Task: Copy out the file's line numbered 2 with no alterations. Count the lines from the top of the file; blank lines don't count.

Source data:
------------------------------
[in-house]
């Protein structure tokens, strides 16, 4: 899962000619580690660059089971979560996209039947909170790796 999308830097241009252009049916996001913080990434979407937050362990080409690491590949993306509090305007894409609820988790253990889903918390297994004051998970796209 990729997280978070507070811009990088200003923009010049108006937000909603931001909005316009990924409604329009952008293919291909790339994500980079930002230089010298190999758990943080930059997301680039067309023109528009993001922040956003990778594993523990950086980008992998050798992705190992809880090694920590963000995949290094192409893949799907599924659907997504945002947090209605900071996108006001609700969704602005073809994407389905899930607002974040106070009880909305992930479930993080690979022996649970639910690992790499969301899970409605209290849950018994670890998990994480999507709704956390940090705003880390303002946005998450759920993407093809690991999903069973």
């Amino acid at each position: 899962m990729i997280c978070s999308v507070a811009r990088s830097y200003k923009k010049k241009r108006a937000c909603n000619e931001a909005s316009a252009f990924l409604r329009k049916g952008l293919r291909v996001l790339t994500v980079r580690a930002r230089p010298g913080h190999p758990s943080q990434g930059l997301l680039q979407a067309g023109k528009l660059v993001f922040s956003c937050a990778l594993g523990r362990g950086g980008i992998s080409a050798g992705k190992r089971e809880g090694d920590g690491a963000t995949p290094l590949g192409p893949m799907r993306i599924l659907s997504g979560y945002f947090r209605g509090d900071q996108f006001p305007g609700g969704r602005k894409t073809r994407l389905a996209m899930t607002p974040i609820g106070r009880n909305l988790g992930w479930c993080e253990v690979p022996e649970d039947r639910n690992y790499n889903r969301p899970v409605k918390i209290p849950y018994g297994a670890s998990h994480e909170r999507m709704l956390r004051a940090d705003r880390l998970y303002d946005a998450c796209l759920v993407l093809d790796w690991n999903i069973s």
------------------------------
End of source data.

């Protein structure tokens, strides 16, 4: 899962000619580690660059089971979560996209039947909170790796 999308830097241009252009049916996001913080990434979407937050362990080409690491590949993306509090305007894409609820988790253990889903918390297994004051998970796209 990729997280978070507070811009990088200003923009010049108006937000909603931001909005316009990924409604329009952008293919291909790339994500980079930002230089010298190999758990943080930059997301680039067309023109528009993001922040956003990778594993523990950086980008992998050798992705190992809880090694920590963000995949290094192409893949799907599924659907997504945002947090209605900071996108006001609700969704602005073809994407389905899930607002974040106070009880909305992930479930993080690979022996649970639910690992790499969301899970409605209290849950018994670890998990994480999507709704956390940090705003880390303002946005998450759920993407093809690991999903069973």